Re "Making the Rim fire worse," Editorial, Dec. 24

The emotional need to make the black go away after a wildfire, in addition to financial incentives, lead to counterproductive actions such as salvage logging, massive tree-planting projects and irrational clearance of valuable chaparral, California's distinctive shrubland habitat.

Instead, we need patience; The Times' editorial makes this point clear.

Salvage logging would only make the Rim fire damage worse by interfering with the natural healing process, encouraging the spread of flammable weeds, and would repeat mistakes the U.S. Forest Service made after a 1987 fire in the same area. These mistakes created dense tree farms that helped the Rim fire spread and produced an ecological disaster through the extensive use of herbicides.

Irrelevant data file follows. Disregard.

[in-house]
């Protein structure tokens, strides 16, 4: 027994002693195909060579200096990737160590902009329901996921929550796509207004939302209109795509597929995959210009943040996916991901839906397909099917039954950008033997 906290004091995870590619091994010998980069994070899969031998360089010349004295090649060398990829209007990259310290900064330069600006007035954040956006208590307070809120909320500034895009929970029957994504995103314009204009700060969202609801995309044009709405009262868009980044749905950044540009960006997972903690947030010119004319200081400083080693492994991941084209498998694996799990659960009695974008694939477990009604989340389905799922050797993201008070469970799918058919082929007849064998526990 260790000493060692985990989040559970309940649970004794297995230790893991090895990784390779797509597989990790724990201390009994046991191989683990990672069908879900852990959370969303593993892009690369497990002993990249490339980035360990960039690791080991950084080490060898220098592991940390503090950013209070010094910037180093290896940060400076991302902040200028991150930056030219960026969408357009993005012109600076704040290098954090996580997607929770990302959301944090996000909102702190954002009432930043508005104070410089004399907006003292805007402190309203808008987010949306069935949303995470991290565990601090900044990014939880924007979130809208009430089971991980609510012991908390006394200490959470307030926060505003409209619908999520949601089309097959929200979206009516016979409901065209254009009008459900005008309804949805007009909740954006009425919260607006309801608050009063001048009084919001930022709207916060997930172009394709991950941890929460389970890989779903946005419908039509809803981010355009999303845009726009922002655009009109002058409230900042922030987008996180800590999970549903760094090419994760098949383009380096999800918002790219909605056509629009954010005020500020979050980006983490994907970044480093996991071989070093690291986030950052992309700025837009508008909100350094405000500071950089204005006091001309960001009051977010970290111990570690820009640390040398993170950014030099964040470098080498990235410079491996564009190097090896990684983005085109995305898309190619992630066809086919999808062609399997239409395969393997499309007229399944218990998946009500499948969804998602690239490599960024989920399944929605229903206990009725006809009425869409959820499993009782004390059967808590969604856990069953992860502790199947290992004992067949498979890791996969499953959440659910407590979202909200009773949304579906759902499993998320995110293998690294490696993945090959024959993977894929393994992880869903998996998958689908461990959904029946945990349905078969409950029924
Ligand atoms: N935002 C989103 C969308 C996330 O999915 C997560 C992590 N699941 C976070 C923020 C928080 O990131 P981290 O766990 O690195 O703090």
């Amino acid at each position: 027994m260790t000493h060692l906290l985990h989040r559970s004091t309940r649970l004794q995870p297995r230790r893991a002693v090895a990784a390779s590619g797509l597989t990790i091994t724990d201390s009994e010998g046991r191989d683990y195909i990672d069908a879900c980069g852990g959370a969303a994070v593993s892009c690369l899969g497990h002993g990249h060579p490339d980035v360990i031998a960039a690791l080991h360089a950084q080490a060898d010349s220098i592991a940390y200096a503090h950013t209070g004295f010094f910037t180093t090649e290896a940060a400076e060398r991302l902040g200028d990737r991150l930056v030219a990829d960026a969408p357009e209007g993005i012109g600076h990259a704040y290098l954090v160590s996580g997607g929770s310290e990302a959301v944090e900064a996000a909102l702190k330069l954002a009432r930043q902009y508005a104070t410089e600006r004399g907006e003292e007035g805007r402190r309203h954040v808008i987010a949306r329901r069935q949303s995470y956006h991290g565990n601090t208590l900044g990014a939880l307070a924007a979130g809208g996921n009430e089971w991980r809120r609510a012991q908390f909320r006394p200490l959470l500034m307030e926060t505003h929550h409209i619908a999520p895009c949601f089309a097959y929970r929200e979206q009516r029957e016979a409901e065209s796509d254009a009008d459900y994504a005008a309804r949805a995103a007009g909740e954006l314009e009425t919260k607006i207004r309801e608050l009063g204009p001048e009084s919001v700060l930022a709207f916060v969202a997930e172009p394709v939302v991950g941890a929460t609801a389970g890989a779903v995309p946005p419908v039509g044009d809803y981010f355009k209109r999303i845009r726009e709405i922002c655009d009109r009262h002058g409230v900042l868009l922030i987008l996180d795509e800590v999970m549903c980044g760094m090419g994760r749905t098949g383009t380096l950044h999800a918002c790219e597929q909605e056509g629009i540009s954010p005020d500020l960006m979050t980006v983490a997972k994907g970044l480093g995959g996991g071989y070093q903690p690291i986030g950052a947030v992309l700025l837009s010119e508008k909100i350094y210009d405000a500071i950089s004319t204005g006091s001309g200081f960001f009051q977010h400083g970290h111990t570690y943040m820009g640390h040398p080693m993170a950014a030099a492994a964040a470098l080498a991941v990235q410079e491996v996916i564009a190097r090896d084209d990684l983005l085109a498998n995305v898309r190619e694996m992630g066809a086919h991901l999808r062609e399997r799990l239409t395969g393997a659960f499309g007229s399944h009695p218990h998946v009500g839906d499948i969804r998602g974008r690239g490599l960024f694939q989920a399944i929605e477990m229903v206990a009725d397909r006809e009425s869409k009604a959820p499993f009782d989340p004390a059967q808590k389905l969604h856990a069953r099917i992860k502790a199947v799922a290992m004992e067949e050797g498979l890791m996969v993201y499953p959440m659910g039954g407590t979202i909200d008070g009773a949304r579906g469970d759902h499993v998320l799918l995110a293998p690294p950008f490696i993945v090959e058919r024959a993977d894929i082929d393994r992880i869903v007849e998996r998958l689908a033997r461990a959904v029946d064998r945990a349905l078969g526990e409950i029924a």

Rather than thinking we know better, it is usually best to leave post-fire environments alone. One wonders how nature survived without us.

Richard Halsey

Escondido

The writer is the director of the California Chaparral Institute.

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